Republican senators including Dean Heller plan to release details of long-shot effort to replace Affordable Care Act
By Riley Snyder and Jackie Valley
A last-ditch effort to substantially overhaul the Affordable Care Act backed by Nevada Sen. Dean Heller is finally coming to the light just weeks before a procedural deadline.
Four Republican politicians — Louisiana Sen. Bill Graham, South Carolina Sen. Lindsey Graham, Wisconsin Sen. Ron Johnson and Heller — are expected to unveil on Wednesday language for their bill that would fulfill a seven-year promise to repeal and replace so-called “Obamacare.”
Heller signed onto the amendment in late July in the throes of a Senate effort to dismantle the Affordable Care Act, a long-standing GOP rallying cry dashed when Republican Sen. John McCain dramatically voted against a “skinny repeal” version of the repeal legislation.
Among other provisions, the bill would implement a state-focused block grant program that would largely upend federal control over health insurance markets and lend more flexibility to individual states.
The proposal would allow states to apply for federal funding for specified activities, such as maintaining programs to help high-risk individuals buy health insurance. The federal funding would be based on a formula that, by 2026, would ensure every state receives the same base amount of money on a per-person basis. The federal money, however, would come with some restrictions, including not being used to pay for abortions.
It also immediately would repeal the contentious “individual mandate” and allow states to repeal minimum standards in health coverage plans and allow the purchase of low-cost catastrophic health plans. Additionally, it would do away with taxes related to medical devices, over-the-counter medication, and health savings accounts, but much to the chagrin of some Republicans, it would keep intact many of the existing law’s taxes.
Heller’s staff did not respond to several requests for comment.
It is a Hail Mary attempt by Senate Republicans to pass a major change to the federal health insurance law before the fast-track budget reconciliation procedure allowing bills to pass with a bare majority expires on Sept. 30 — the end of the fiscal year — and requires senators to achieve an unlikely 60-vote vote majority to pass any major changes.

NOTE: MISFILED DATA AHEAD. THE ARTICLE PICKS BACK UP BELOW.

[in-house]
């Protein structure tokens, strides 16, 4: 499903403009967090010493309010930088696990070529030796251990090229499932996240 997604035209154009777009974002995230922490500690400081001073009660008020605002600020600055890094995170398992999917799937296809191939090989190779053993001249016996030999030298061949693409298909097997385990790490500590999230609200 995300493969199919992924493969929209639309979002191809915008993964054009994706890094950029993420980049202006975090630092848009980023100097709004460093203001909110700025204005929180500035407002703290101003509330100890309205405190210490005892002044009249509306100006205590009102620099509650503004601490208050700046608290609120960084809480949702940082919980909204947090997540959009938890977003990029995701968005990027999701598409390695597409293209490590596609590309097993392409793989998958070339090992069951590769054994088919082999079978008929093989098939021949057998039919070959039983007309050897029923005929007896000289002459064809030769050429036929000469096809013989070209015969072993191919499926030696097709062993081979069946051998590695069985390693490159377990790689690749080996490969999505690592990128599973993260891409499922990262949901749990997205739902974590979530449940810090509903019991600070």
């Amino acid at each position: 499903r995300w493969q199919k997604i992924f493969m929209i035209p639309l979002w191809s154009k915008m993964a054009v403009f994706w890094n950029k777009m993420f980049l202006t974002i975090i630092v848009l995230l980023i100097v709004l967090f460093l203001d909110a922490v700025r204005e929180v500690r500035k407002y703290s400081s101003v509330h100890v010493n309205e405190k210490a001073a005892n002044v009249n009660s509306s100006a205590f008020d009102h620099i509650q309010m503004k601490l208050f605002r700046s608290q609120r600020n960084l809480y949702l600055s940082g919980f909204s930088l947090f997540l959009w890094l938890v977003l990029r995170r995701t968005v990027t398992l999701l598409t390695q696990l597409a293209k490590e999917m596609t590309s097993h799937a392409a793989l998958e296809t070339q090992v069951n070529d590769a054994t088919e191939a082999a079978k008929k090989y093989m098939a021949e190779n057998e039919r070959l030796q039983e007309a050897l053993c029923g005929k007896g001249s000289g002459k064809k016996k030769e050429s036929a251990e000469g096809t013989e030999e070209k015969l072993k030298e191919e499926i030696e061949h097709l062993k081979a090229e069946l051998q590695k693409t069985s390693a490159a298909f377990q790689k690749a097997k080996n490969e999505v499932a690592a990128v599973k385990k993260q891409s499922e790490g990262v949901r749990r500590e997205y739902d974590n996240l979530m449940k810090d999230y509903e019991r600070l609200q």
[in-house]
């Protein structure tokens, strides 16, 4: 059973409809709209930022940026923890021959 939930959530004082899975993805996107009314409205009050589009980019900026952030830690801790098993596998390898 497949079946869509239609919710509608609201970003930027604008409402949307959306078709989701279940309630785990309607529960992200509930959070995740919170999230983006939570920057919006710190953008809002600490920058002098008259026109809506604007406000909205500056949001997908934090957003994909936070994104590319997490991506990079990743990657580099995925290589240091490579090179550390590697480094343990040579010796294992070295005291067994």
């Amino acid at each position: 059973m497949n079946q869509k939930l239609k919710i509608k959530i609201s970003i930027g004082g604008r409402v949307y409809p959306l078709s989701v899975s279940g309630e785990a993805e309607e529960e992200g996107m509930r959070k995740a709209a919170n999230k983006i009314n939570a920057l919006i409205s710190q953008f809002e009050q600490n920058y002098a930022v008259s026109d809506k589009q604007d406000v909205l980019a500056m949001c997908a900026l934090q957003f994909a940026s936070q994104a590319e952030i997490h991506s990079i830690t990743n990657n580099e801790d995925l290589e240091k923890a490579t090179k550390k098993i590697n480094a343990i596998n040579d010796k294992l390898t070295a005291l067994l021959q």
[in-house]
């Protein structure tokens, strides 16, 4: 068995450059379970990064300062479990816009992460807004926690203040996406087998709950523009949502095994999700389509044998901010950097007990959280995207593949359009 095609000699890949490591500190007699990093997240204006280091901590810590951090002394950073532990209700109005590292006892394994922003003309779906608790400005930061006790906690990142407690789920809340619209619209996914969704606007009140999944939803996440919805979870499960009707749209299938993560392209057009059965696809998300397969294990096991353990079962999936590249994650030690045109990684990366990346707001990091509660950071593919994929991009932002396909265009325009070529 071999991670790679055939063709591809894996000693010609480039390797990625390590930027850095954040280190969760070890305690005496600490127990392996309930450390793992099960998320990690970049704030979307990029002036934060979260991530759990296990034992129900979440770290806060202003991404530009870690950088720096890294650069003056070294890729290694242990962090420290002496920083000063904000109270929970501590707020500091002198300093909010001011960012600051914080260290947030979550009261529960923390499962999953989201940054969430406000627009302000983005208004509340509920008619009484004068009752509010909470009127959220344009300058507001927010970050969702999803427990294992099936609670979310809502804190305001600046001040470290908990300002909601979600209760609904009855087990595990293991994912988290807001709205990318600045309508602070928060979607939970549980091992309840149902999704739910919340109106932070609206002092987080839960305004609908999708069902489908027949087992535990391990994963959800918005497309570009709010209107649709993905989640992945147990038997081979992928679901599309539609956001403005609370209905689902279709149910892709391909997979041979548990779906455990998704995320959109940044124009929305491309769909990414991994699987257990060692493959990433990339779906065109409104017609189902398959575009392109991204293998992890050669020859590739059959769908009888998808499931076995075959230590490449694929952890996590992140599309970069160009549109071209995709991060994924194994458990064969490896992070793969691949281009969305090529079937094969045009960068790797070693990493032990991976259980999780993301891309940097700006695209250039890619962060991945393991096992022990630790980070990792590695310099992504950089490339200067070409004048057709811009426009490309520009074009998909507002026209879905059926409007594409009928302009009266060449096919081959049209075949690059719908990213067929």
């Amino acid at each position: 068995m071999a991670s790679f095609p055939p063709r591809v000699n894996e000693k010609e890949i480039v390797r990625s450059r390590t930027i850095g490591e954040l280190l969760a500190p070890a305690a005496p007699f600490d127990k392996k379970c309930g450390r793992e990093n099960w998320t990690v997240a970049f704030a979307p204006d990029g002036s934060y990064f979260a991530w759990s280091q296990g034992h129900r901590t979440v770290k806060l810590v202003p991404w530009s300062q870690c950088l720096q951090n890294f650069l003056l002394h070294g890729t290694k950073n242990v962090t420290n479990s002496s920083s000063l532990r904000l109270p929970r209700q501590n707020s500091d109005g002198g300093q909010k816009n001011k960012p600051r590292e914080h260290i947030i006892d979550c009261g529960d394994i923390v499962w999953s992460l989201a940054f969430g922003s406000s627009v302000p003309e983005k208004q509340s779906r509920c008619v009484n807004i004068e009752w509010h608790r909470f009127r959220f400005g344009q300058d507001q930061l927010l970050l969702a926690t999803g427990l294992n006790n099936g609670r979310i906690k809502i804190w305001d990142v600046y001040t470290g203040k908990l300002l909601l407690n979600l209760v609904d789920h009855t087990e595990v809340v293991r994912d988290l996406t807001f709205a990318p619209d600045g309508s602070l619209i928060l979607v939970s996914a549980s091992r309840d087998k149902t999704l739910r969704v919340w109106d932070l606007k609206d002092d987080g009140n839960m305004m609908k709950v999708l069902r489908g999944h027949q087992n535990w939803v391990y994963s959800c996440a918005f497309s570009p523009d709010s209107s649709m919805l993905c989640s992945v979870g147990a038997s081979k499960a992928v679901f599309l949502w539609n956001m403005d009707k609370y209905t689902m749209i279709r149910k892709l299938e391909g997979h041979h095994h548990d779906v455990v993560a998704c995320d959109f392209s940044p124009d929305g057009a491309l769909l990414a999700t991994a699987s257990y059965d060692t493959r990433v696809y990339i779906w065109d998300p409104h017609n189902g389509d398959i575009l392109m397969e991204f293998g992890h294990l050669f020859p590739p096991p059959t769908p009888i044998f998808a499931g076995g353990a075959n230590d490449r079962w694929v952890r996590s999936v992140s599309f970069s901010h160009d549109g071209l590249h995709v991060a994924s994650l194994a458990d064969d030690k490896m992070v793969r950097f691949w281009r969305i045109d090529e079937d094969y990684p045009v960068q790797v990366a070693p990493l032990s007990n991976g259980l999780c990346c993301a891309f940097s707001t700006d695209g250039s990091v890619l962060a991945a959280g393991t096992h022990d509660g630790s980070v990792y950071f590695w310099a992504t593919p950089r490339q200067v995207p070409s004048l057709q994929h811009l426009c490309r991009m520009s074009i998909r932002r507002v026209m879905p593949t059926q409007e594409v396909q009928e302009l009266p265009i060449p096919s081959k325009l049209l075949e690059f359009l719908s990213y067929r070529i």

The Center on Budget and Policy Priorities, a left-leaning think tank, estimated that the plan would cost Nevada up to $257 million in federal funds if it becomes law. The Congressional Budget Office has not released any assessment.
Nevada Gov. Brian Sandoval’s office didn’t immediately comment on the pending release of the legislation. The Republican governor, who worked closely with Heller throughout the summer, is assessing how the various proposals to replace the federal health insurance law would affect Nevada, which was one of the states that expanded its Medicaid population. Sandoval said in August that it was too early to take a position on the alternative amendment but that reports showing the state losing massive amounts of federal funding were a “problem.”
“I don’t want to commit to one thing or the other other, but I do have a litmus test, which is that Nevada be held harmless,” he said at the time.
Sandoval and a bipartisan group of seven other governors issued a public letter to Congress in late August, urging members to take immediate action to stabilize markets across the country, implement “responsible reforms” to preserve coverage and keep costs in check. The letter also asks Congressional leadership to foster partnerships between states and the federal government to improve the health-care system overall.
The proposal has already met stiff criticism from fellow Republicans. The Hill reported that Kentucky Sen. Rand Paul said Monday that the bill doesn’t go far enough to repeal the ACA.
“I don’t think it’s going anywhere,” Paul told reporters. “I haven’t heard anybody talking about it.”
Utah Sen. Orrin Hatch told reporters on Monday that he doubted the measure had enough support to get a floor vote.